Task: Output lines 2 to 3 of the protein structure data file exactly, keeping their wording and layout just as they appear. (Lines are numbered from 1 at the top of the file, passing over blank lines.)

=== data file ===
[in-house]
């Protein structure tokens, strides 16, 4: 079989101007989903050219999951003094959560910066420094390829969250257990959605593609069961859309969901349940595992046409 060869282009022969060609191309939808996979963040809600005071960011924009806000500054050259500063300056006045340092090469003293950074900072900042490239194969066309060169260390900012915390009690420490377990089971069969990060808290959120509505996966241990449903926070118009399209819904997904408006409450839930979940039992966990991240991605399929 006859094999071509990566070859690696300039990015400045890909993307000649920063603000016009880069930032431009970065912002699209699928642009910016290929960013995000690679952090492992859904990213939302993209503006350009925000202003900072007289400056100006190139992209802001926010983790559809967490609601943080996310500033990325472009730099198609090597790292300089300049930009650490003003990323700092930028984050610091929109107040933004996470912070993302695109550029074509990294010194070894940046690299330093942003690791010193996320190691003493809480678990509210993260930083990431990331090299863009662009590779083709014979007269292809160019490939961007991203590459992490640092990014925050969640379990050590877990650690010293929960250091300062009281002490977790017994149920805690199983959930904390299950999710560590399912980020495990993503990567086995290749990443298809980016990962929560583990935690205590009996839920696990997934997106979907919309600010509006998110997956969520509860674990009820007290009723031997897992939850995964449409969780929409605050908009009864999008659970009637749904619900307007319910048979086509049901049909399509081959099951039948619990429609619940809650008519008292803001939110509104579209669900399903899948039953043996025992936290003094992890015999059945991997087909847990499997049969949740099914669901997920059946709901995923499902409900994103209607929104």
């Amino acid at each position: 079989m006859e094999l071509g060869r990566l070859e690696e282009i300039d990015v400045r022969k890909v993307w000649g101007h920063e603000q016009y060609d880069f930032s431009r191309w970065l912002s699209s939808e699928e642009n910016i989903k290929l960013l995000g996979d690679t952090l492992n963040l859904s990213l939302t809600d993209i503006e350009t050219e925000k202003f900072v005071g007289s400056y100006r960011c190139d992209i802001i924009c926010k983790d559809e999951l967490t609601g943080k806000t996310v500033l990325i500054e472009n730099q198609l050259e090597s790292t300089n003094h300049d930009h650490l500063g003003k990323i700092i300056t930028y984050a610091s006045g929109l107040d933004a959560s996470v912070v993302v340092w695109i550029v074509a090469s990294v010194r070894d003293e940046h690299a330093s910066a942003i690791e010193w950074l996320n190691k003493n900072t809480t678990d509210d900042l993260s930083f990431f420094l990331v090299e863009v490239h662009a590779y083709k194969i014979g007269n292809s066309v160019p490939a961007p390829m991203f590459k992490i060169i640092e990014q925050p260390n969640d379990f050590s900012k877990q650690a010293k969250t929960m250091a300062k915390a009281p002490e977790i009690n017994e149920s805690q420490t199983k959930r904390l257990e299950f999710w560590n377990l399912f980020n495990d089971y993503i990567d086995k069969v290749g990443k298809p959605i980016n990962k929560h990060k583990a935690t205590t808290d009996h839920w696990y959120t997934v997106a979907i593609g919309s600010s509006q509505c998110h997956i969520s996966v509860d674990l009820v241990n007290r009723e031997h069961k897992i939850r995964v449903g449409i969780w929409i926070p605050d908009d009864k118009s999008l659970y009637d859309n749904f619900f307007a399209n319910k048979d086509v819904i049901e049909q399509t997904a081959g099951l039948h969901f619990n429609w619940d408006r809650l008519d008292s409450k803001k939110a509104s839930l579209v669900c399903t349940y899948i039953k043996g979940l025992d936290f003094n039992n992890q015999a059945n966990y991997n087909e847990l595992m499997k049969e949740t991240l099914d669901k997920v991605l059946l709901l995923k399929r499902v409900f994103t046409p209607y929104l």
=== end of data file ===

């Protein structure tokens, strides 16, 4: 079989101007989903050219999951003094959560910066420094390829969250257990959605593609069961859309969901349940595992046409 060869282009022969060609191309939808996979963040809600005071960011924009806000500054050259500063300056006045340092090469003293950074900072900042490239194969066309060169260390900012915390009690420490377990089971069969990060808290959120509505996966241990449903926070118009399209819904997904408006409450839930979940039992966990991240991605399929 006859094999071509990566070859690696300039990015400045890909993307000649920063603000016009880069930032431009970065912002699209699928642009910016290929960013995000690679952090492992859904990213939302993209503006350009925000202003900072007289400056100006190139992209802001926010983790559809967490609601943080996310500033990325472009730099198609090597790292300089300049930009650490003003990323700092930028984050610091929109107040933004996470912070993302695109550029074509990294010194070894940046690299330093942003690791010193996320190691003493809480678990509210993260930083990431990331090299863009662009590779083709014979007269292809160019490939961007991203590459992490640092990014925050969640379990050590877990650690010293929960250091300062009281002490977790017994149920805690199983959930904390299950999710560590399912980020495990993503990567086995290749990443298809980016990962929560583990935690205590009996839920696990997934997106979907919309600010509006998110997956969520509860674990009820007290009723031997897992939850995964449409969780929409605050908009009864999008659970009637749904619900307007319910048979086509049901049909399509081959099951039948619990429609619940809650008519008292803001939110509104579209669900399903899948039953043996025992936290003094992890015999059945991997087909847990499997049969949740099914669901997920059946709901995923499902409900994103209607929104």
């Amino acid at each position: 079989m006859e094999l071509g060869r990566l070859e690696e282009i300039d990015v400045r022969k890909v993307w000649g101007h920063e603000q016009y060609d880069f930032s431009r191309w970065l912002s699209s939808e699928e642009n910016i989903k290929l960013l995000g996979d690679t952090l492992n963040l859904s990213l939302t809600d993209i503006e350009t050219e925000k202003f900072v005071g007289s400056y100006r960011c190139d992209i802001i924009c926010k983790d559809e999951l967490t609601g943080k806000t996310v500033l990325i500054e472009n730099q198609l050259e090597s790292t300089n003094h300049d930009h650490l500063g003003k990323i700092i300056t930028y984050a610091s006045g929109l107040d933004a959560s996470v912070v993302v340092w695109i550029v074509a090469s990294v010194r070894d003293e940046h690299a330093s910066a942003i690791e010193w950074l996320n190691k003493n900072t809480t678990d509210d900042l993260s930083f990431f420094l990331v090299e863009v490239h662009a590779y083709k194969i014979g007269n292809s066309v160019p490939a961007p390829m991203f590459k992490i060169i640092e990014q925050p260390n969640d379990f050590s900012k877990q650690a010293k969250t929960m250091a300062k915390a009281p002490e977790i009690n017994e149920s805690q420490t199983k959930r904390l257990e299950f999710w560590n377990l399912f980020n495990d089971y993503i990567d086995k069969v290749g990443k298809p959605i980016n990962k929560h990060k583990a935690t205590t808290d009996h839920w696990y959120t997934v997106a979907i593609g919309s600010s509006q509505c998110h997956i969520s996966v509860d674990l009820v241990n007290r009723e031997h069961k897992i939850r995964v449903g449409i969780w929409i926070p605050d908009d009864k118009s999008l659970y009637d859309n749904f619900f307007a399209n319910k048979d086509v819904i049901e049909q399509t997904a081959g099951l039948h969901f619990n429609w619940d408006r809650l008519d008292s409450k803001k939110a509104s839930l579209v669900c399903t349940y899948i039953k043996g979940l025992d936290f003094n039992n992890q015999a059945n966990y991997n087909e847990l595992m499997k049969e949740t991240l099914d669901k997920v991605l059946l709901l995923k399929r499902v409900f994103t046409p209607y929104l």